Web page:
[Canada, USA] The Maumee River has long been known as one of the biggest carriers of phosphorous to Lake Erie, helping fuel toxicalgae blooms on the lake.
But another river in a heavily agricultural area on the other side of the lake appears to be contributing, too.
Scientists are examining whether the Thames River in southwest Ontario has a connection to the algae.
They have found the Thames has at least some indirect contribution to the blooms, said Tim Davis, research scientist at the National Oceanic and Atmospheric Administration’s Great Lakes Environmental Research Laboratory in Ann Arbor, Michigan.
The Thames flows into Lake St. Clair, which empties into the Detroit River, which flows into Lake Erie.
“It is very similar in many aspects (to the Maumee),” Davis said of the Thames.
Phosphorous — largely from fertilizer runoff, sewer plants and other sources — feeds the algae, which has plagued Lake Erie’s Western Basin during the summer and fall since 2002. Toxins the algae can produce could sicken people and pets and threaten Lake Erie’s tourism and fishing industries.
The algae is really a bacteria, called microcystis, that can produce a toxin, called microcystin.
Scientists have found microcystis blooms in Lake St. Clair, although they are not nearly as large as those on Lake Erie, Davis said. Lake St. Clair is smaller than Lake Erie’s Western Basin, he said.
“Much like the Maumee is the major nutrient source for Lake Erie, the Thames is the major nutrient source for Lake St. Clair,” Davis said. “(Lake St. Clair blooms) have been overlooked because so much focus is placed on Lake Erie.”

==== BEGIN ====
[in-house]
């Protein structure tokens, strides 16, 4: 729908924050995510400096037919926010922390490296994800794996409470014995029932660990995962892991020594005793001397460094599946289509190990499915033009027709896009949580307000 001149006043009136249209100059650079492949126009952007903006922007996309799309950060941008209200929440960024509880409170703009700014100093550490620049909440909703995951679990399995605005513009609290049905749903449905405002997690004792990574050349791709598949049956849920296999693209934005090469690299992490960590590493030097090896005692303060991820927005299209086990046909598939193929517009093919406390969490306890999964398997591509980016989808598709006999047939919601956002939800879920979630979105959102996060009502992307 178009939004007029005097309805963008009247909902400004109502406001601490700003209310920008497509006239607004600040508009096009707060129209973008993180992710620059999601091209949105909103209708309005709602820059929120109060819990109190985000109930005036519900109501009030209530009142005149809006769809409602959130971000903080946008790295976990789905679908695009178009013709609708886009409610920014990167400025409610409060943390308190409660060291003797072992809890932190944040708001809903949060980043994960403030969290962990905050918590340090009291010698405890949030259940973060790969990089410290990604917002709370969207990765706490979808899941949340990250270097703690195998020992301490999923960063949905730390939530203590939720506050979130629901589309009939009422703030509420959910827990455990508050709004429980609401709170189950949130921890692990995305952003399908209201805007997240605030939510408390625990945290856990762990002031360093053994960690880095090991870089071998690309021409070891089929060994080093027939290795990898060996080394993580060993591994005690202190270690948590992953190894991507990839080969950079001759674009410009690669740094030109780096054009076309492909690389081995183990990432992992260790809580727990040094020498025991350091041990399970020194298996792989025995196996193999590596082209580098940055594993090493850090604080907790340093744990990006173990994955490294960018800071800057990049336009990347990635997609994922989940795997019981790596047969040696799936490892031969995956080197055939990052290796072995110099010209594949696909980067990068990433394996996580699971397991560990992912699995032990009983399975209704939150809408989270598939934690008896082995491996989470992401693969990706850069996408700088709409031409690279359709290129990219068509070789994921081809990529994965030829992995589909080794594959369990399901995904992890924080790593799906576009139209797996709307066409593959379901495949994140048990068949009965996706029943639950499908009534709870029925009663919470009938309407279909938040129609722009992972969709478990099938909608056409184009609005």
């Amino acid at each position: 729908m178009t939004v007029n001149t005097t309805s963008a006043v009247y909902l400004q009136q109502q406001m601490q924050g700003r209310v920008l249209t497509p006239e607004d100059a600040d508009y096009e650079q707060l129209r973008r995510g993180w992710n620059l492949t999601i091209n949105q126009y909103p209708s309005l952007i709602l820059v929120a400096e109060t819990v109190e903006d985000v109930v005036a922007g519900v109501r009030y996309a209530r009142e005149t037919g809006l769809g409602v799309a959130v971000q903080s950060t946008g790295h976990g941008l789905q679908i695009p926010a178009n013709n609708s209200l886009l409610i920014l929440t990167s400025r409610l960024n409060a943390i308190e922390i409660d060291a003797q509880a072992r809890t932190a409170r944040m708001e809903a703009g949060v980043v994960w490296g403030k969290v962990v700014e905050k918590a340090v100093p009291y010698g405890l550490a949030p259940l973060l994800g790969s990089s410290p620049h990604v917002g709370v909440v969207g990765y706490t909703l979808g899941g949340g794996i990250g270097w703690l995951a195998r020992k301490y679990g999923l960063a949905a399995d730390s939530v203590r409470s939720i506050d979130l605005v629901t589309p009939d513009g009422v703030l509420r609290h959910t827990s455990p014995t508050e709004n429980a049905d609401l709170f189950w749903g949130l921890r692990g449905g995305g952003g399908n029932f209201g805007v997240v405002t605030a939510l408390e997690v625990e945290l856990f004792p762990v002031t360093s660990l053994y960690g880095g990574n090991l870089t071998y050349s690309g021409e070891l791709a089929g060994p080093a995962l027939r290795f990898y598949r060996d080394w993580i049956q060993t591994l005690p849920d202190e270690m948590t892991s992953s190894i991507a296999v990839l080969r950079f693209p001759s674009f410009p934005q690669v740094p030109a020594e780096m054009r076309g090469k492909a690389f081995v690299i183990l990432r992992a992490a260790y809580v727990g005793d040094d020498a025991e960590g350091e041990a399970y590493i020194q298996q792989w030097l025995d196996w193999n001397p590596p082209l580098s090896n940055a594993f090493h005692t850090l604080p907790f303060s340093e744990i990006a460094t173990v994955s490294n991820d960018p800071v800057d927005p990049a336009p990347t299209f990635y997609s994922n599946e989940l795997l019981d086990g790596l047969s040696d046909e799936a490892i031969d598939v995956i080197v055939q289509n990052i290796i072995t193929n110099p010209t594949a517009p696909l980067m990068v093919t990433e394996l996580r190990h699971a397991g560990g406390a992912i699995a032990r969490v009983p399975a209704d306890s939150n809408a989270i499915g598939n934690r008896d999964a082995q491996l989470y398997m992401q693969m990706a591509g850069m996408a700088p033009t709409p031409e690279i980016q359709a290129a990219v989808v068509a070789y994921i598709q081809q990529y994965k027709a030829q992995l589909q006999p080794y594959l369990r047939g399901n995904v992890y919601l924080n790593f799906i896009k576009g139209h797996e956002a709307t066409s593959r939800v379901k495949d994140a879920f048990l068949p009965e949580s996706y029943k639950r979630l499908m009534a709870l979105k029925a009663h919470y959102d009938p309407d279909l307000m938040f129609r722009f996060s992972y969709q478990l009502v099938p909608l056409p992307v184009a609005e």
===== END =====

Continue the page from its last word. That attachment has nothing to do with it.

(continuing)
The algae contribution from the Thames and the other bodies of water it feeds reaching Lake Erie is not the cause of Lake Erie’s harmful algae, he said. The Lake Erie harmful algae is started by a seed population of microcystis at the bottom of the lake that rises to the surface, photosynthesizes and blooms, he said.
Environment Canada, NOAA, Bowling Green State University and the University of Windsor are looking at the genetics of the algae in their research, Davis said.
They learned that the blooms can flow down the bodies of water into Lake Erie, he said.
The blooms in Lake St. Clair can also influence the genetic composition of blooms in Lake Erie, he said. Over longer periods of time, similar strains of algae could be found in Lake St. Clair, Lake Erie and Lake Ontario.
Jesse Gardner Costa, a research assistant in the department of biological services at the University of Windsor, is one of the researchers studying the Thames River’s contribution to harmful algae.
Researchers are taking samples from the river and tracking the amount of phosphorous and other nutrients, although no data had yet been compiled as of late October, Costa said.
Photo: Anglers fish on the Detroit River near Belle Island and near where the river meets Lake St. Clair. (Photo: Kristina Smith/Staff photo)
View original article at: Canadian river contributes to Lake Erie algae